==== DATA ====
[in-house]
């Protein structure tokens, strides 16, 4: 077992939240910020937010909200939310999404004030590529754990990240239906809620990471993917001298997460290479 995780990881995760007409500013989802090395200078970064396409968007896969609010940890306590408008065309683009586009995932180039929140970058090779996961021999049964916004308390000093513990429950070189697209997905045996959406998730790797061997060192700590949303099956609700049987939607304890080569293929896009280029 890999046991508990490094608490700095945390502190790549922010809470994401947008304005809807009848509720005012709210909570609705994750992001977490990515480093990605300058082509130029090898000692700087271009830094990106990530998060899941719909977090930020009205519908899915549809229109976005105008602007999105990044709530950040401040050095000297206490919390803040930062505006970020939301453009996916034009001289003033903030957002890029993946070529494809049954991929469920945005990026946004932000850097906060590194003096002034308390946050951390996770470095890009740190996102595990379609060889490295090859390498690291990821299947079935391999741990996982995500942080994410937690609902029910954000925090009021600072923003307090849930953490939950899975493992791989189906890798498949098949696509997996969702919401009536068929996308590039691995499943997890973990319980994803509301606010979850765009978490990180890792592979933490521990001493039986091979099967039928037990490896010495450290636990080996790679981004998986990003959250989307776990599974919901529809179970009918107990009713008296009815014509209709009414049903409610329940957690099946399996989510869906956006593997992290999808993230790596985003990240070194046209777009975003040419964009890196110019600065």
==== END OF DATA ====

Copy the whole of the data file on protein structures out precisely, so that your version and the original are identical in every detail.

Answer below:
[in-house]
């Protein structure tokens, strides 16, 4: 077992939240910020937010909200939310999404004030590529754990990240239906809620990471993917001298997460290479 995780990881995760007409500013989802090395200078970064396409968007896969609010940890306590408008065309683009586009995932180039929140970058090779996961021999049964916004308390000093513990429950070189697209997905045996959406998730790797061997060192700590949303099956609700049987939607304890080569293929896009280029 890999046991508990490094608490700095945390502190790549922010809470994401947008304005809807009848509720005012709210909570609705994750992001977490990515480093990605300058082509130029090898000692700087271009830094990106990530998060899941719909977090930020009205519908899915549809229109976005105008602007999105990044709530950040401040050095000297206490919390803040930062505006970020939301453009996916034009001289003033903030957002890029993946070529494809049954991929469920945005990026946004932000850097906060590194003096002034308390946050951390996770470095890009740190996102595990379609060889490295090859390498690291990821299947079935391999741990996982995500942080994410937690609902029910954000925090009021600072923003307090849930953490939950899975493992791989189906890798498949098949696509997996969702919401009536068929996308590039691995499943997890973990319980994803509301606010979850765009978490990180890792592979933490521990001493039986091979099967039928037990490896010495450290636990080996790679981004998986990003959250989307776990599974919901529809179970009918107990009713008296009815014509209709009414049903409610329940957690099946399996989510869906956006593997992290999808993230790596985003990240070194046209777009975003040419964009890196110019600065």